In the biological and ecological disciplines, there is often a 5-year lag in data publication so that the majority of effort is still allocated to data archeology rather than uploading more recent observations (Muller-Karger et al., 2018). Much of this delay is inevitable as the processing and identification of samples may take some time due to processing techniques and the consultation of taxonomic experts. Where the oceanographic community started working together in the 1980s on data archeology, standardization, and routine surveys, such cooperation has a much shorter history in many biological disciplines. In areas where this has happened, such as fisheries, the data are often not publicly available due to political and/or economic sensitivities. Development of systems that allow automated collection and/or analysis of samples is in its infancy. An exception may be in the field of aquatic telemetry, where a significant effort has been made to automate data acquisition and publication (Hussey et al., 2015; Treasure et al., 2017; Hoenner et al., 2018).

Continuous biological data acquisition is at an early stage, leading to little standardization and movement toward automated processes. A notable exception is the progress made by the Integrated Marine Observing System (IMOS) in Australia on timely distribution of non-physical data5. The vast majority of biodiversity research or monitoring happens by discrete sampling or human observation from a distance, each with their heterogeneous sampling protocols and statistical consequences. Within marine biology data management, the OBIS has contributed toward vocabulary and metadata-level harmonization. For instance, the release of the Darwin Core Event Core in 2015 enables structured information on the sampling protocol and links a number of observations to a sampling event. This critical addition enables users to model population monitoring, simultaneous counting, and capture–recapture schemes—knowledge of which is essential to use such datasets for Essential Biodiversity Variable (EBV) products. For ingestion of data into OBIS, extensive semiautomated QC checks are employed, including completion of mandatory fields, correct typing and formatting of fields, and basic geographical checks, as well as taxonomical backbone mapping. The Darwin Core data standard means that there is little interest among biodiversity researchers in adopting formats and conventions from other disciplines, such as NetCDF and CF to primary occurrence data (e.g., presence/absence, abundance, and density measurements). To fully achieve interdisciplinary interoperability, current data catalog solutions will need additional interoperability layers, possibly based on those already mature in other domains, rather than building new services.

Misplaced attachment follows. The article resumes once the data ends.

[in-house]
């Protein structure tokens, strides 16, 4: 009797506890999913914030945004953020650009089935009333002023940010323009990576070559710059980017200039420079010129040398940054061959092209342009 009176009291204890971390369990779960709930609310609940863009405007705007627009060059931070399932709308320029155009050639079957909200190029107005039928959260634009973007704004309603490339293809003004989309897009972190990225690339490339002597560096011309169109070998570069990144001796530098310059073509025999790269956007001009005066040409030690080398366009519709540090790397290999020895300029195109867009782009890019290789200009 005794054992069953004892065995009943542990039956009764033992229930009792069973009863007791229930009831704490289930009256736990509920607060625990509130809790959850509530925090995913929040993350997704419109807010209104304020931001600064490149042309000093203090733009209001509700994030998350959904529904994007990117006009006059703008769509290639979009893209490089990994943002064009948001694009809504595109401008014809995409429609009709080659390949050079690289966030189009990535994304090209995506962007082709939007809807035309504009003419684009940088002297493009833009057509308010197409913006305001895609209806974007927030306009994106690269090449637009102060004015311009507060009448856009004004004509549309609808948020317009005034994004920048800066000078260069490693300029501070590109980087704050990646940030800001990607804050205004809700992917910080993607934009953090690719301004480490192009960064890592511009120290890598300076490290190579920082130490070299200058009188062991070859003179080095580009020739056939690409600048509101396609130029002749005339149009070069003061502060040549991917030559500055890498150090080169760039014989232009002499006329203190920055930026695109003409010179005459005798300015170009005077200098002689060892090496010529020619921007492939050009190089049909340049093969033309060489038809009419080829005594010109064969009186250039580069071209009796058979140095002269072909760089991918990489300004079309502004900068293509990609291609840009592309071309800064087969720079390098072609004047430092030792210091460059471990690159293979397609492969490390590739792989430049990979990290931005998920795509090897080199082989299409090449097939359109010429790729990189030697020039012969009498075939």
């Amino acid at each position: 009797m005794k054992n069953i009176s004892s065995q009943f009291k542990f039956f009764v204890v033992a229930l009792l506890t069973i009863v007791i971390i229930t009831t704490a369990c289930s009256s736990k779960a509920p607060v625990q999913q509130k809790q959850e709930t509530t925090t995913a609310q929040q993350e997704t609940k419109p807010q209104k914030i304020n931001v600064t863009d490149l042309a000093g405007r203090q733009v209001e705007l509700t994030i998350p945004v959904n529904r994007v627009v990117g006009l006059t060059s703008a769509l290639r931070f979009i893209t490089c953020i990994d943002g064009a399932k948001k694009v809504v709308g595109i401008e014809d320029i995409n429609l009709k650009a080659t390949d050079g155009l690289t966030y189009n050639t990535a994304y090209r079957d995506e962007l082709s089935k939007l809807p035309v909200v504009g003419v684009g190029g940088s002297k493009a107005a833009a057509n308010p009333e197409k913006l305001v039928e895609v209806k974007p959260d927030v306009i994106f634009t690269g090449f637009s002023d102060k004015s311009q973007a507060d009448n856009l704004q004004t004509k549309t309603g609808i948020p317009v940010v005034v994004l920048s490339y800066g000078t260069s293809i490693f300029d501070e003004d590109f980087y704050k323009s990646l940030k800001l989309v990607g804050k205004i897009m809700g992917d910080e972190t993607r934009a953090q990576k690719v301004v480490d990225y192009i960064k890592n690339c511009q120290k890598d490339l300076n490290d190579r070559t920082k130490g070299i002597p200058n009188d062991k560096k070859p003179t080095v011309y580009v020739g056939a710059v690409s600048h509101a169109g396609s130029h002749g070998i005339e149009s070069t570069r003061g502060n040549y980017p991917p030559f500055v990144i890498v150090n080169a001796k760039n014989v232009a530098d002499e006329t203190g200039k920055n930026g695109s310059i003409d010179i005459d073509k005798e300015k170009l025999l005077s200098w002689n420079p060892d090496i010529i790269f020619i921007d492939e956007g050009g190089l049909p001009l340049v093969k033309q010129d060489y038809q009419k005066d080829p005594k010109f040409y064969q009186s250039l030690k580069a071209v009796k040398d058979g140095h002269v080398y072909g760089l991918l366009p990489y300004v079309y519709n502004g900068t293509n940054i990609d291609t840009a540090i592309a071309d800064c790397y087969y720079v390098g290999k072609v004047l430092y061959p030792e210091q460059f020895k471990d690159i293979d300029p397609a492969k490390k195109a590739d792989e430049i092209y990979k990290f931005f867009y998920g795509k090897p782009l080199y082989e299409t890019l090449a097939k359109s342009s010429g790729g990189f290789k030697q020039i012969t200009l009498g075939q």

While some nations have considerable budgets for ocean observing and have significant resources to devote to data management, researchers in other nations have been left without professional data management support to aid them in publishing and curating their data (Parsons et al., 2011). Capacity development in data management and use is critical for a global reach and impact of ocean information. For instance, IOC/UNESCO’s IODE are building capacities around the world via training and online learning materials6. In most countries, most of the time, data management is poorly funded compared to data acquisition, and therefore, the data are often not processed at a level suitable for true interoperability that would allow the full data life cycle to be documented. Internationally comparable numbers to assess this quantitatively could not be found, but personal experience of the authors demonstrates that all oceanographic disciplines and nations lack the sustained resources needed to fully underpin global and regional ocean observing systems.

The Fair Principles in Practice

It has become clear that no single data access portal and application will ever fully satisfy the data access and requirements of all users. Rather, individual communities have very specific needs when it comes to how they access and use data, although cross-community data access is becoming more and more important. Rather than try to funnel users to an unfamiliar data portal, it is more valuable to focus on making data available through interoperable platforms. This can include direct access using protocols like the Data Access Protocol (DAP) Buck et al. (2019) or small, agile data portals that can potentially be easily and quickly built using the services provided by the data platform or be the result of thorough and consistent work over the years. A fundamental issue with data portals is their long-term maintenance, especially when they replicate the underlying data. Data portals need to link to or regularly synchronize with the underlying data to avoid decoupled copies of datasets becoming increasingly different over time.

Professional data management is an essential element of the FAIRness of an observing system and should be designed and properly funded as part of the cost of collecting the observations. New data types, especially from autonomous observing platforms, will need to have professional data management streams developed for them. At the same time, the new focus on EOVs means that many older observing platforms will need to have new data management workflows developed and applied to the legacy data. Data management needs to be structured to work across EOVs and from local to global scales (Figure 3). As the volume and diversity of data increase, so does the need for professional data managers. The broader oceanographic community need to follow the path of physical oceanographers in terms of establishing DACs and GDACs to curate observations, along with the necessary standardized data management processes (Figure 4). This cannot be done without providing adequate and sustainable funding for the technical data management, as well as for the necessary coordination needed to define and agree on the best processes to be used.